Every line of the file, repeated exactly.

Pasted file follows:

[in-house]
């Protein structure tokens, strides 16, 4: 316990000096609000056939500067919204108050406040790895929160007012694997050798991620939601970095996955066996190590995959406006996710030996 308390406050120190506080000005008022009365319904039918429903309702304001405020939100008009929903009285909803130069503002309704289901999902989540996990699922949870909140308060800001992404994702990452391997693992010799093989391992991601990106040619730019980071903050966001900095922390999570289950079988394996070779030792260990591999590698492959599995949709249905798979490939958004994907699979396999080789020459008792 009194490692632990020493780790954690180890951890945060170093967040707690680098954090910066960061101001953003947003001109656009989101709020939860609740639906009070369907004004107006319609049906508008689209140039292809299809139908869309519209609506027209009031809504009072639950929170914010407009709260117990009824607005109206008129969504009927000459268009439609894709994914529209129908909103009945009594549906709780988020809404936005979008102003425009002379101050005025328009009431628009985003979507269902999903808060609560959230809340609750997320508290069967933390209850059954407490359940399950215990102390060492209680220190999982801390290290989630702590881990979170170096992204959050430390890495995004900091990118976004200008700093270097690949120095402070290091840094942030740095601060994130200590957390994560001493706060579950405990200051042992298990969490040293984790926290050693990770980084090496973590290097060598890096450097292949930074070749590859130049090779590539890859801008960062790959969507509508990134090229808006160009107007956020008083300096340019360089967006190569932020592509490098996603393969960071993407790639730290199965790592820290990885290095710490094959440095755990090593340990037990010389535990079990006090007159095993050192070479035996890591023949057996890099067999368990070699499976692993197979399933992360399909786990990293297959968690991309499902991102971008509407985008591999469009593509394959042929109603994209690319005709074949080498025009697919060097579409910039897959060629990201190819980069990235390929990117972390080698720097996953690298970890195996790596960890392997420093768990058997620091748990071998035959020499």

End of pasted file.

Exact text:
[in-house]
């Protein structure tokens, strides 16, 4: 316990000096609000056939500067919204108050406040790895929160007012694997050798991620939601970095996955066996190590995959406006996710030996 308390406050120190506080000005008022009365319904039918429903309702304001405020939100008009929903009285909803130069503002309704289901999902989540996990699922949870909140308060800001992404994702990452391997693992010799093989391992991601990106040619730019980071903050966001900095922390999570289950079988394996070779030792260990591999590698492959599995949709249905798979490939958004994907699979396999080789020459008792 009194490692632990020493780790954690180890951890945060170093967040707690680098954090910066960061101001953003947003001109656009989101709020939860609740639906009070369907004004107006319609049906508008689209140039292809299809139908869309519209609506027209009031809504009072639950929170914010407009709260117990009824607005109206008129969504009927000459268009439609894709994914529209129908909103009945009594549906709780988020809404936005979008102003425009002379101050005025328009009431628009985003979507269902999903808060609560959230809340609750997320508290069967933390209850059954407490359940399950215990102390060492209680220190999982801390290290989630702590881990979170170096992204959050430390890495995004900091990118976004200008700093270097690949120095402070290091840094942030740095601060994130200590957390994560001493706060579950405990200051042992298990969490040293984790926290050693990770980084090496973590290097060598890096450097292949930074070749590859130049090779590539890859801008960062790959969507509508990134090229808006160009107007956020008083300096340019360089967006190569932020592509490098996603393969960071993407790639730290199965790592820290990885290095710490094959440095755990090593340990037990010389535990079990006090007159095993050192070479035996890591023949057996890099067999368990070699499976692993197979399933992360399909786990990293297959968690991309499902991102971008509407985008591999469009593509394959042929109603994209690319005709074949080498025009697919060097579409910039897959060629990201190819980069990235390929990117972390080698720097996953690298970890195996790596960890392997420093768990058997620091748990071998035959020499």